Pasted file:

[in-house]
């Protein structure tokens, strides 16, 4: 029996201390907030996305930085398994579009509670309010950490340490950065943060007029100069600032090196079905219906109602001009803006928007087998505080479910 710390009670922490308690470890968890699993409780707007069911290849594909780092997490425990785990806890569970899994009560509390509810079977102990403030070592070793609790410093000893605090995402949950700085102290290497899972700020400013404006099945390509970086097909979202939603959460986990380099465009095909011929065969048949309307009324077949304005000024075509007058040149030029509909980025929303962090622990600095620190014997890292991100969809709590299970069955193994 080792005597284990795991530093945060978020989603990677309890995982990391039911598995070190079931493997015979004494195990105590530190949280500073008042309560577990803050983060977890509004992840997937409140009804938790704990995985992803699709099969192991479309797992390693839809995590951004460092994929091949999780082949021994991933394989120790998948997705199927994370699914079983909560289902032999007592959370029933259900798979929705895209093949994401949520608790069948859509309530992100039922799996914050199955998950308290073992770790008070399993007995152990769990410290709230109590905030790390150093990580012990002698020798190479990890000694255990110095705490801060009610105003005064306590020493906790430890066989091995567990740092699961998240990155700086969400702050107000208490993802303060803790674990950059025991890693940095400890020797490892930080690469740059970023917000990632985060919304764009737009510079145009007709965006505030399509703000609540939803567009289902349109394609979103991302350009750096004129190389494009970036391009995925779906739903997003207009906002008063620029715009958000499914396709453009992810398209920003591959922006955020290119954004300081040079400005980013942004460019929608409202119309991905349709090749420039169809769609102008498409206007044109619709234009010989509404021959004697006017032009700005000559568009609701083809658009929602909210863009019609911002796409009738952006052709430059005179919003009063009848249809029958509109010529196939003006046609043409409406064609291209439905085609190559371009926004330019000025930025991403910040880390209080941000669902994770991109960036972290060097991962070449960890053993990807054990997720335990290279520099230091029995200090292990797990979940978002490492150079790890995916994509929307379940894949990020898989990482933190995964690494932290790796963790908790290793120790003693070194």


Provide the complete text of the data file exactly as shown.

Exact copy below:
[in-house]
């Protein structure tokens, strides 16, 4: 029996201390907030996305930085398994579009509670309010950490340490950065943060007029100069600032090196079905219906109602001009803006928007087998505080479910 710390009670922490308690470890968890699993409780707007069911290849594909780092997490425990785990806890569970899994009560509390509810079977102990403030070592070793609790410093000893605090995402949950700085102290290497899972700020400013404006099945390509970086097909979202939603959460986990380099465009095909011929065969048949309307009324077949304005000024075509007058040149030029509909980025929303962090622990600095620190014997890292991100969809709590299970069955193994 080792005597284990795991530093945060978020989603990677309890995982990391039911598995070190079931493997015979004494195990105590530190949280500073008042309560577990803050983060977890509004992840997937409140009804938790704990995985992803699709099969192991479309797992390693839809995590951004460092994929091949999780082949021994991933394989120790998948997705199927994370699914079983909560289902032999007592959370029933259900798979929705895209093949994401949520608790069948859509309530992100039922799996914050199955998950308290073992770790008070399993007995152990769990410290709230109590905030790390150093990580012990002698020798190479990890000694255990110095705490801060009610105003005064306590020493906790430890066989091995567990740092699961998240990155700086969400702050107000208490993802303060803790674990950059025991890693940095400890020797490892930080690469740059970023917000990632985060919304764009737009510079145009007709965006505030399509703000609540939803567009289902349109394609979103991302350009750096004129190389494009970036391009995925779906739903997003207009906002008063620029715009958000499914396709453009992810398209920003591959922006955020290119954004300081040079400005980013942004460019929608409202119309991905349709090749420039169809769609102008498409206007044109619709234009010989509404021959004697006017032009700005000559568009609701083809658009929602909210863009019609911002796409009738952006052709430059005179919003009063009848249809029958509109010529196939003006046609043409409406064609291209439905085609190559371009926004330019000025930025991403910040880390209080941000669902994770991109960036972290060097991962070449960890053993990807054990997720335990290279520099230091029995200090292990797990979940978002490492150079790890995916994509929307379940894949990020898989990482933190995964690494932290790796963790908790290793120790003693070194």